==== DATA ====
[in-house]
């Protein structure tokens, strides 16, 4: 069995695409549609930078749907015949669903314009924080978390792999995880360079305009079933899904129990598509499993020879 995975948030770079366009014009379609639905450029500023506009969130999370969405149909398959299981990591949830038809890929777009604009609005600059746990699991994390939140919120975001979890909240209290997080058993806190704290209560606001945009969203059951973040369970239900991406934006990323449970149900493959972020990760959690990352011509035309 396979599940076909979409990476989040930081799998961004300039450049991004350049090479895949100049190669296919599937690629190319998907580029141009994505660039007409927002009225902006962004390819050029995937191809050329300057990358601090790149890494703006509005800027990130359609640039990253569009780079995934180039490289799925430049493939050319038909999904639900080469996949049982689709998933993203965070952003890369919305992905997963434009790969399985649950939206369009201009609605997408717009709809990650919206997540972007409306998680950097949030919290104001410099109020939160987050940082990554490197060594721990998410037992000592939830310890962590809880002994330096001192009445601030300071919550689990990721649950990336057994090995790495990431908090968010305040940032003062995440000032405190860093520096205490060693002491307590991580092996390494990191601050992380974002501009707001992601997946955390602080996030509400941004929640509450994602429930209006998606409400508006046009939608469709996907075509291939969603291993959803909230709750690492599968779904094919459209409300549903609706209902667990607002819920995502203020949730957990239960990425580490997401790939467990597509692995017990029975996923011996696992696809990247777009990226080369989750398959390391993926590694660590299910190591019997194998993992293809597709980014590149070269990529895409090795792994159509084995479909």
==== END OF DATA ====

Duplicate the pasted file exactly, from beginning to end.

[in-house]
């Protein structure tokens, strides 16, 4: 069995695409549609930078749907015949669903314009924080978390792999995880360079305009079933899904129990598509499993020879 995975948030770079366009014009379609639905450029500023506009969130999370969405149909398959299981990591949830038809890929777009604009609005600059746990699991994390939140919120975001979890909240209290997080058993806190704290209560606001945009969203059951973040369970239900991406934006990323449970149900493959972020990760959690990352011509035309 396979599940076909979409990476989040930081799998961004300039450049991004350049090479895949100049190669296919599937690629190319998907580029141009994505660039007409927002009225902006962004390819050029995937191809050329300057990358601090790149890494703006509005800027990130359609640039990253569009780079995934180039490289799925430049493939050319038909999904639900080469996949049982689709998933993203965070952003890369919305992905997963434009790969399985649950939206369009201009609605997408717009709809990650919206997540972007409306998680950097949030919290104001410099109020939160987050940082990554490197060594721990998410037992000592939830310890962590809880002994330096001192009445601030300071919550689990990721649950990336057994090995790495990431908090968010305040940032003062995440000032405190860093520096205490060693002491307590991580092996390494990191601050992380974002501009707001992601997946955390602080996030509400941004929640509450994602429930209006998606409400508006046009939608469709996907075509291939969603291993959803909230709750690492599968779904094919459209409300549903609706209902667990607002819920995502203020949730957990239960990425580490997401790939467990597509692995017990029975996923011996696992696809990247777009990226080369989750398959390391993926590694660590299910190591019997194998993992293809597709980014590149070269990529895409090795792994159509084995479909």